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Tenderloin People's Congress launches grassroots planning effort

Everyone Deserves A Home mural in Boeddeker Park. | Photo: Carrie Sisto/Hoodline
By Carrie Sisto - Published on May 18, 2018.

Tenderloin residents who hope to take on community planning through a collaborative neighborhood effort are starting with an event tonight at the Tenderloin National Forest.

Tonight’s press conference, scheduled for 6 p.m., will include speakers from the Tenderloin People’s Congress, the Tenderloin Neighborhood Development Corporation, and Glide.

The evening is focused on informing the community about the 2020 Visions Project and expanding the effort’s neighborhood-based roots. The event will be capped with a performance by Skywatchers, an ensemble of Tenderloin residents, as part of its At the Table: VOICES festival.

The Tenderloin People’s Congress was launched in 2015 as the Tenderloin Alliance and has held dozens of meetings across the neighborhood, including a TL People’s Summit in March with the intention of developing a cohesive local vision, TNDC senior community organizing and planning manager Alexandra Goldman told Hoodline.

TNDC staff are supporting the effort, but it is being led solely by community members, she added.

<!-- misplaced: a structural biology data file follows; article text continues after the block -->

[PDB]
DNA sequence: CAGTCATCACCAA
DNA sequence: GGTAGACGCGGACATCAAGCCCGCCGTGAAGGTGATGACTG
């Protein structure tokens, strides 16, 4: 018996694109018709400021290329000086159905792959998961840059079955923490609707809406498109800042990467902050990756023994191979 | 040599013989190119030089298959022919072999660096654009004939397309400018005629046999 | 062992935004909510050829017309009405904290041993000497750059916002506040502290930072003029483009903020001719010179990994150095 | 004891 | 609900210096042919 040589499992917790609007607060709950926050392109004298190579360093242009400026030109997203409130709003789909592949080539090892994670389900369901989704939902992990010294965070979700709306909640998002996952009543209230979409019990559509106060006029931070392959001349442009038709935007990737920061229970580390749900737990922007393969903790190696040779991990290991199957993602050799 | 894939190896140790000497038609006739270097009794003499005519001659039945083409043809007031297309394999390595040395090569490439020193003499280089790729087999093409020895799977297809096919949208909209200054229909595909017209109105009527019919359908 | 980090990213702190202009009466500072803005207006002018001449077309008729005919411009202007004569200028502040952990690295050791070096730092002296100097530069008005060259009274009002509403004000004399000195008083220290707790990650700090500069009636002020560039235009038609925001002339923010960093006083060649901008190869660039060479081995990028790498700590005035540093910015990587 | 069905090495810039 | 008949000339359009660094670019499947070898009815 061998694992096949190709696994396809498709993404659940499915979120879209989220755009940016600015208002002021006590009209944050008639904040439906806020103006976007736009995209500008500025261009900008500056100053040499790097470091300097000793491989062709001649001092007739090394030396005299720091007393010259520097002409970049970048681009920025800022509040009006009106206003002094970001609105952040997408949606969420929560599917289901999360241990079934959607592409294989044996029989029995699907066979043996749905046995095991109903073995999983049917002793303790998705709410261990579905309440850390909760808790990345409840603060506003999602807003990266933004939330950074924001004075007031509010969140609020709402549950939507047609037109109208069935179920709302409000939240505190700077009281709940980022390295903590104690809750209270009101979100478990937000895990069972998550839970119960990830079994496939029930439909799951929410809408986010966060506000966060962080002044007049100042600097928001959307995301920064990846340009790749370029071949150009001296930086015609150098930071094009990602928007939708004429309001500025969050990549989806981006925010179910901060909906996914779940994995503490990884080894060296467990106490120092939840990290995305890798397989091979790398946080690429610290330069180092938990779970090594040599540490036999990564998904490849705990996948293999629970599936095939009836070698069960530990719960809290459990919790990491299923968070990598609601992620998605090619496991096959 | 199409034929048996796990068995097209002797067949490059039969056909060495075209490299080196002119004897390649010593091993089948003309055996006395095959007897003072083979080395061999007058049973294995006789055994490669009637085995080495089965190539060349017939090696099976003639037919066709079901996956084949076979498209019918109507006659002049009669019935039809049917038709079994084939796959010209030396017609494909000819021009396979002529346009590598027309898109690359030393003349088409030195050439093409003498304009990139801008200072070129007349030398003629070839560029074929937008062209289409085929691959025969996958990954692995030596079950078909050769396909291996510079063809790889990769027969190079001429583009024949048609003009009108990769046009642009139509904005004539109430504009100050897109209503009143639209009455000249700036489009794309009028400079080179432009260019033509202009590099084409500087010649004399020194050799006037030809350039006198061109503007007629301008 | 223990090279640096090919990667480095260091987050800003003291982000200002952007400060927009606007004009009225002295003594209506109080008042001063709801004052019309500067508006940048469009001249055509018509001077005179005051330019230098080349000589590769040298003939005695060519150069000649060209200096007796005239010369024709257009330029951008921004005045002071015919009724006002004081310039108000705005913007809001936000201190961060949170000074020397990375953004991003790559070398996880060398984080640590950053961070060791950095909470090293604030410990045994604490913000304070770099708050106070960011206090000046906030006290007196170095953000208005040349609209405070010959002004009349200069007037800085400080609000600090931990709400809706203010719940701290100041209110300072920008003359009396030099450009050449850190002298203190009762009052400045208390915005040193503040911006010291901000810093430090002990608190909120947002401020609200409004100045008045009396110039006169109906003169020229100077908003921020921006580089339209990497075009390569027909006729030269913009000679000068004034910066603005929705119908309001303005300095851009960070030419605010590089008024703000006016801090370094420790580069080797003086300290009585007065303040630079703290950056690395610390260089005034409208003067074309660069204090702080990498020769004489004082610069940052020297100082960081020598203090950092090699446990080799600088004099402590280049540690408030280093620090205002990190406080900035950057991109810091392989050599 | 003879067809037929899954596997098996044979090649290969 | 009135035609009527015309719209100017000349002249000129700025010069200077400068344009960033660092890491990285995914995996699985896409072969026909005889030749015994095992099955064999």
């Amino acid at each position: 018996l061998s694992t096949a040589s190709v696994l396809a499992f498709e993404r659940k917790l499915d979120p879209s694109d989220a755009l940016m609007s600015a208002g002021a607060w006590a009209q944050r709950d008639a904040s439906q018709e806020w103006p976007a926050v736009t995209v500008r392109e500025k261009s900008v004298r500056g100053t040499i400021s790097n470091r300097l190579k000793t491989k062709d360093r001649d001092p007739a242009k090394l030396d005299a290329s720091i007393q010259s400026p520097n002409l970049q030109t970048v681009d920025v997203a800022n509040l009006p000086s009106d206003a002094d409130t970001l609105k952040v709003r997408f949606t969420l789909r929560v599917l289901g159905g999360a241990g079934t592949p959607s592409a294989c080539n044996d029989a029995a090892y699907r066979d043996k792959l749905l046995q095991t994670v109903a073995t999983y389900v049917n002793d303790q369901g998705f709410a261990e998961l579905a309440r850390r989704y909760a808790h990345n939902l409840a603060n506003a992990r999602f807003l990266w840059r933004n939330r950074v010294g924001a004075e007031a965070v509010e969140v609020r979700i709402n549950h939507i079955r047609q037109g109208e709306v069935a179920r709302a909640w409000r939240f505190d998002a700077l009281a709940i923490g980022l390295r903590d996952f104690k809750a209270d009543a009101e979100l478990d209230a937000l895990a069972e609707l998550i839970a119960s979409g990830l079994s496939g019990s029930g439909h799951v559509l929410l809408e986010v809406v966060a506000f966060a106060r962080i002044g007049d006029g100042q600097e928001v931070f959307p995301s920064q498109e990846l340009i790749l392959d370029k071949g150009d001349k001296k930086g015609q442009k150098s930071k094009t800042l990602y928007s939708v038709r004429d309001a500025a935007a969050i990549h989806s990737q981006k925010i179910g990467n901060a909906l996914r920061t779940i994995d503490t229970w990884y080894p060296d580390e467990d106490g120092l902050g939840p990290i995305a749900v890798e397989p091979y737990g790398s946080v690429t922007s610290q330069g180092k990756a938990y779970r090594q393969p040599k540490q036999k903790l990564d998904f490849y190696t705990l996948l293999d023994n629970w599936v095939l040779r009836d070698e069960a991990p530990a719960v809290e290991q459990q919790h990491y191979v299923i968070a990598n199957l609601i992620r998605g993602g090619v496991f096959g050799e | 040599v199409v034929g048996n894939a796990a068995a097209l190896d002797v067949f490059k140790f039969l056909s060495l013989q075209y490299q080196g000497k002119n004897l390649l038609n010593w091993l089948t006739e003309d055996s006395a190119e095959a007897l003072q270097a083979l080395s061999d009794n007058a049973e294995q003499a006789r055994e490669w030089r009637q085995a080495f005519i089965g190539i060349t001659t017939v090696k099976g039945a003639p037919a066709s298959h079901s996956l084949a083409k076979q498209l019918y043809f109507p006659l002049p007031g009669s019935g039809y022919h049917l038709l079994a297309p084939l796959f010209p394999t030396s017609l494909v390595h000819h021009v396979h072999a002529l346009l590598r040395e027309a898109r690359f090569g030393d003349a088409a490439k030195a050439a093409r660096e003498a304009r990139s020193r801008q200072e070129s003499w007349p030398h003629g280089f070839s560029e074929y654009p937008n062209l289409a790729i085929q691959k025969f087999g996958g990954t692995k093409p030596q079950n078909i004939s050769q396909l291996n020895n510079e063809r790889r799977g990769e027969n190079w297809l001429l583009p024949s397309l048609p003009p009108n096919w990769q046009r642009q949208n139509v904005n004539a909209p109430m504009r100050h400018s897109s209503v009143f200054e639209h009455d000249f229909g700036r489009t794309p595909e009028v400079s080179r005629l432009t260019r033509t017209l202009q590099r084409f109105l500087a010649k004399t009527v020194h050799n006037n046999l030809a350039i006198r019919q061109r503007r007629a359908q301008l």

Photo: TNDC/Facebook

Solutions identified through the 2020 Visions Project will require a variety of funding resources, likely a mix of public funds and nonprofit grants, Goldman said.

The collaborative effort also has a Community Benefits Agreement providing $15,000, which will be spent on projects identified through a participatory budgeting process, she added. 

Curtis Bradford, co-chair of the Tenderloin People’s Congress, said the area's residents have been marginalized for too long. Priorities already identified through the public outreach process include:

  • Cleanliness and safety.
  • Housing and homelessness.
  • Economic opportunity.
  • Health and wellness.
  • Community empowerment.
  • Arts and culture.

“The Tenderloin is seeking greater inclusion in the massive… wealth of S.F.” at a time when its residents are feeling the effects of rising housing costs “more than most communities because of a lack of resources and options,” Bradford said.

Inside the Tenderloin National Forest. | Photo: Carrie Sisto/Hoodline

At the same time, the neighborhood is “serving the lion’s share of the homeless population and need,” he added. 

The full 2020 Vision platform and its implementation plan won’t be complete until there has been thorough community outreach, Bradford said.

Attendees at tonight’s event will be asked to “envision bold solutions” to the neighborhood’s current problems and link those solutions to their vision of the Tenderloin over the next two decades, he added.

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